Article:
HOPE Lite versus Full HOPE: Less filling but more lasting?

I am sharing the governor’s full statement on his proposed changes to HOPE and pre-k.

His changes apply to students now in college and receiving HOPE, which means that some students will have to come up with another $1,000 next year if they don’t make the grade to be Zell Miller Scholars, which brings full tuition. (You began school as a HOPE Scholar, and now you may be a Miller Scholar as well if you meet the criteria.)

No students are grandfathered in under the current HOPE rules, according to the governor’s spokesman, whom I called for clarification of a couple of points.

I asked how many times a Full Hope/3.7 student can lose the Zell Miller Scholarship, revert to HOPE Lite, and then regain Full HOPE.  Once.

However, as long as those students maintain a 3.0, they will always get some HOPE. And the governor’s office said that students can upgrade to the Zell Miller level at the stated check points.

However, students now in college can only qualify for the Zell Miller Scholarship, the full HOPE ride, if they had a 3.7 GPA in high school and met the SAT/ACT score cutoffs.

So to be clear: That means that even juniors now at UGA with a 4.0 GPA all three years can never get full tuition if they did not graduate high school with a 3.7 GPA.

That means many students now in Georgia colleges have lost full HOPE for good, regardless of  stellar achievement in college. They will only qualify for HOPE Lite.

I have already heard from parents who think the 3.7 GPA is too steep. They also think the 3.5 to keep FULL HOPE is too high especially for students at Tech in math and engineering. (My son has a merit-based presidential scholarship at a private college and has to maintain a 3.25 GPA to hold onto it. What do other colleges require to keep academic scholarships?)

(Please see prior blog to get more details on the GPAs required for Full HOPE versus HOPE Lite.)

To folks in the field: Are there any concerns that the higher GPA requirement to both earn and keep Full HOPE will dissuade students from tougher majors, such as engineering or economics?

Here is the full statement from the governor:

Gov. Nathan Deal today introduced bipartisan legislation that preserves Georgia’s cherished HOPE scholarship and Pre-K programs – among the most generous benefits in the nation — even as it stabilizes lottery-funded programs for future generations. Deal, along with Republican and Democratic legislative leaders, unveiled the plan on the campus of Georgia State University.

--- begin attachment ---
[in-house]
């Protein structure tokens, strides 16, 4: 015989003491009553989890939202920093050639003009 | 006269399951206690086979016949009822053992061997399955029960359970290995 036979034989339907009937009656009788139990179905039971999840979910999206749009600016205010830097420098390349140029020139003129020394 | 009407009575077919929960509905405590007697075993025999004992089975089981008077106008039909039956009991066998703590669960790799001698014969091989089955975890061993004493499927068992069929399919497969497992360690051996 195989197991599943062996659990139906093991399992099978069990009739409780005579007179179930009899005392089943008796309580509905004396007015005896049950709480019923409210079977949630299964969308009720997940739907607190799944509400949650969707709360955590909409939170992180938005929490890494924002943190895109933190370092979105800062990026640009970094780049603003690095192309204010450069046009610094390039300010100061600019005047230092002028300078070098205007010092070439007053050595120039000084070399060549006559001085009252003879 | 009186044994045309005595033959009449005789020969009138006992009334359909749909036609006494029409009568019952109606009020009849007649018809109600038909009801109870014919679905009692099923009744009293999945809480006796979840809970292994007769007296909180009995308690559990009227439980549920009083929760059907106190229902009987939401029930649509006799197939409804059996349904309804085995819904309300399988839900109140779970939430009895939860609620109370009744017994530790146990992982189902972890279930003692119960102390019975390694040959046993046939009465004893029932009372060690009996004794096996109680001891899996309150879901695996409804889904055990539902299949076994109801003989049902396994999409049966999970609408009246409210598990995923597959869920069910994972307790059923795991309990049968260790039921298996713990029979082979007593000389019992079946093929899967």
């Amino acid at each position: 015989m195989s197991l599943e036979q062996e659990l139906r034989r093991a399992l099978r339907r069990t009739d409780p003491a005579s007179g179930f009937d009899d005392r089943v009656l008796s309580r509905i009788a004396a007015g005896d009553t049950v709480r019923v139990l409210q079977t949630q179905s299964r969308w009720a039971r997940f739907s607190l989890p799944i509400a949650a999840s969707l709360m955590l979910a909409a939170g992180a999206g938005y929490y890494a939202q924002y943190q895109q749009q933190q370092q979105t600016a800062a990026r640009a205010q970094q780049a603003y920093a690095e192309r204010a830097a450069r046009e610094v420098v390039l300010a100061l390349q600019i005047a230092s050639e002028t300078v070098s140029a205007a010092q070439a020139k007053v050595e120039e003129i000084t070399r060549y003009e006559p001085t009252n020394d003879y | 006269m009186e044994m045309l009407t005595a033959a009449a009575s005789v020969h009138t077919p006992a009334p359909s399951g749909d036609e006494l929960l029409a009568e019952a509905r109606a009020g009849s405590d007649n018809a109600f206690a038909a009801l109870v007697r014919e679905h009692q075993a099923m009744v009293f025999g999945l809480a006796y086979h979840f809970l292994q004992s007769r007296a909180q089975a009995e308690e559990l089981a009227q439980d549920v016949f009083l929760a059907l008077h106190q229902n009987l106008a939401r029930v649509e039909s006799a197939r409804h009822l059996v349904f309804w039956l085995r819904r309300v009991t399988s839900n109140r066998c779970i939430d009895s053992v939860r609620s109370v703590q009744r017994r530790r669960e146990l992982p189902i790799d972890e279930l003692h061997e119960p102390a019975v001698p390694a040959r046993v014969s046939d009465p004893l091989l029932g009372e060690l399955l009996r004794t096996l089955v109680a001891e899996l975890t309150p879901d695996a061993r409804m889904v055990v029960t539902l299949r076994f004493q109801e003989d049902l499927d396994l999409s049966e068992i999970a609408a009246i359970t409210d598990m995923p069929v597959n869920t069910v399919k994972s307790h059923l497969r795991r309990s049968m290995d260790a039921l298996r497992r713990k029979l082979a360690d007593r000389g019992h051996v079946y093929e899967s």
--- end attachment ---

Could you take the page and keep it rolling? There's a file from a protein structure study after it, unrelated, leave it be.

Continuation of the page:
“Facing bankruptcy of the lottery program in 2013, I worked closely with members of the General Assembly to save Georgia’s prized jewel, the HOPE scholarship, for the next generation of Georgians,” Deal said. “With this plan we are going to maintain one of the most generous scholarship programs the United States has ever seen or will ever see. Even in the tough economic times we are facing, HOPE is going to endure, it’s going to thrive.”

Deal revealed legislation that will create the Zell Miller Scholarship program; the program, named for the governor who created HOPE, will maintain full tuition coverage for Georgia’s highest-achieving students.

“Zell Miller’s HOPE scholarship is a distinctly Georgian program that serves as a point of pride for every resident of our great state,” he said. “This plan today is endorsed by Zell Miller, and I’m honored to announce the creation of the Zell Miller Scholarship, which will serve as a reward to Georgia’s best and brightest students and will encourage them to remain in Georgia.”

Under the new legislation, Zell Miller Scholars will include the top 10 percent of HOPE scholars under the present system based on both a 3.7 GPA and a 1200 SAT or 26 ACT score. These scholars attending any public college or university in the state will be awarded full tuition scholarships, while those attending private institutions will receive the full private HOPE award.

Deal assured all of Georgia’s HOPE partners that all three of the lottery-funded programs — Pre-K, HOPE Scholarship and HOPE Grant — have been protected and current funding ratios for these programs will remain the same.

Beginning this fall, students with a 3.0 GPA attending Georgia public colleges and universities will receive 90 percent of the FY ‘11 standard tuition rate. To ensure that limited resources are used to best honor the original intent of the HOPE program the legislation will: Eliminate funds for books and fees, eliminate funding for remedial classes, cap eligible hours at 127 and ensure that HOPE scholars are prepared for college-level work by requiring these students to take a certain number of high school rigorous courses.

When discussing Georgia’s youngest scholars, Deal said Pre-K will continue to receive one-third of all lottery-funded expenditures and will remain a voluntary, universal, free program serving 4-year-olds across the state regardless of a family’s economic status.

In order to make several programmatic changes to Pre-K, Deal announced that the state will move from a six-and-a-half hour day to a four-hour day.

“By removing rest time and creating new efficiencies, we can minimize the decrease in instructional time and bring our program more in line with other states and many private preschools,” he said.

Deal closed by citing a verse from one of his favorite hymns: “Strength for today and bright HOPE for tomorrow.”

“We are taking the appropriate steps today to strengthen the HOPE balance sheet, ensuring that future Georgians are afforded the same great opportunities as today’s college and university students. Make no mistake, even after these needed reforms are implemented, Georgia’s invaluable HOPE will endure and continue to set Georgia apart.”